On average, Novell distinguished engineer Dana Henriksen estimates that it takes only two minutes for this tool to inventory half a million files, which is arguably not a significant amount of time. Volumes that include "a hundred thousand to a million files are quite common," Henriksen also notes, adding that the amount if time it takes the storage resource management tool to inventory volumes in this size range is "quite reasonable."

If a volume contains 10 million files, however, Henriksen estimates that it could take up to 40 minutes for the storage resource management tool to inventory this volume's contents. In this case, you can easily accomplish other tasks while the storage management tool is completing the inventory. Because the report that this tool generates is stored on the volume the tool scans, you can view it any time.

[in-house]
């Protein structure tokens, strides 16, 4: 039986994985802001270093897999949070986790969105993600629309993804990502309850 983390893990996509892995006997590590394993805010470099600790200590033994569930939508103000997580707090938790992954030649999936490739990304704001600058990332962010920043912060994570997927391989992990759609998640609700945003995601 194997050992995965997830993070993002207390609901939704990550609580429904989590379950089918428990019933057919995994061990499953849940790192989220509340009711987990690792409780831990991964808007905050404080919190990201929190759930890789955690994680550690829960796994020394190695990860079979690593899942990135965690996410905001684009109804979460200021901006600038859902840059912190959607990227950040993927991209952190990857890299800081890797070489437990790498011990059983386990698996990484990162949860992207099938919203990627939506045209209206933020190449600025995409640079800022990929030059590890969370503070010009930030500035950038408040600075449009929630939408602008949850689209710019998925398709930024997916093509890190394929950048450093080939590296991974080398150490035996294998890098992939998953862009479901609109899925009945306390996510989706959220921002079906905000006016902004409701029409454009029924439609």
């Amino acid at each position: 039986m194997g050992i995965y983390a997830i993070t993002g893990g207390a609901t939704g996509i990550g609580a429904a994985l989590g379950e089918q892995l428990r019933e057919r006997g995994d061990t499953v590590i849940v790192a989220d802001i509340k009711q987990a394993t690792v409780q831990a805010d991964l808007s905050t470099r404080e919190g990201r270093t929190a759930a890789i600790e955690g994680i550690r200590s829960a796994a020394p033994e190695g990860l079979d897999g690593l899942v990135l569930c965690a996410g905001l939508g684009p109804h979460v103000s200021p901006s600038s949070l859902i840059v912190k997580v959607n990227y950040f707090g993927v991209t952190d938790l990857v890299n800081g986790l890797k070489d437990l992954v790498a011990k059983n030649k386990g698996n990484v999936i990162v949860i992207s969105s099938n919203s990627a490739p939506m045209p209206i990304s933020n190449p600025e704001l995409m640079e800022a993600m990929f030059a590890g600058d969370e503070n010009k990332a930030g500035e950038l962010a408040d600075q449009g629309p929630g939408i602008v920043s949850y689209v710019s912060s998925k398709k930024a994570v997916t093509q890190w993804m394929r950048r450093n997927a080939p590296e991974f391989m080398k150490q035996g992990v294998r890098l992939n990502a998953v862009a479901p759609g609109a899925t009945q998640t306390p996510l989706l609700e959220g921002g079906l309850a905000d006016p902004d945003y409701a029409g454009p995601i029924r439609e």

According to Novell manager for storage products Richard Jones, regardless of the number of files a volume contains, Novell's storage resource management tool can perform its task in less time than many third-party storage resource management applications. Unlike the storage resource management tool in Novell Remote Manager, Jones says many third-party applications actually open files to gather information about files' contents.

These types of storage resource management applications "basically just go out to the file system, open up the files, and do a brute-force scan in order to get data and information" about those files, Jones explains. Therefore, these applications take longer to inventory a file system than the storage resource management tool in Novell Remote Manager. Rather than opening files, the storage resource management tool in Novell Remote Manager reads information from the metadata that is stored with these files.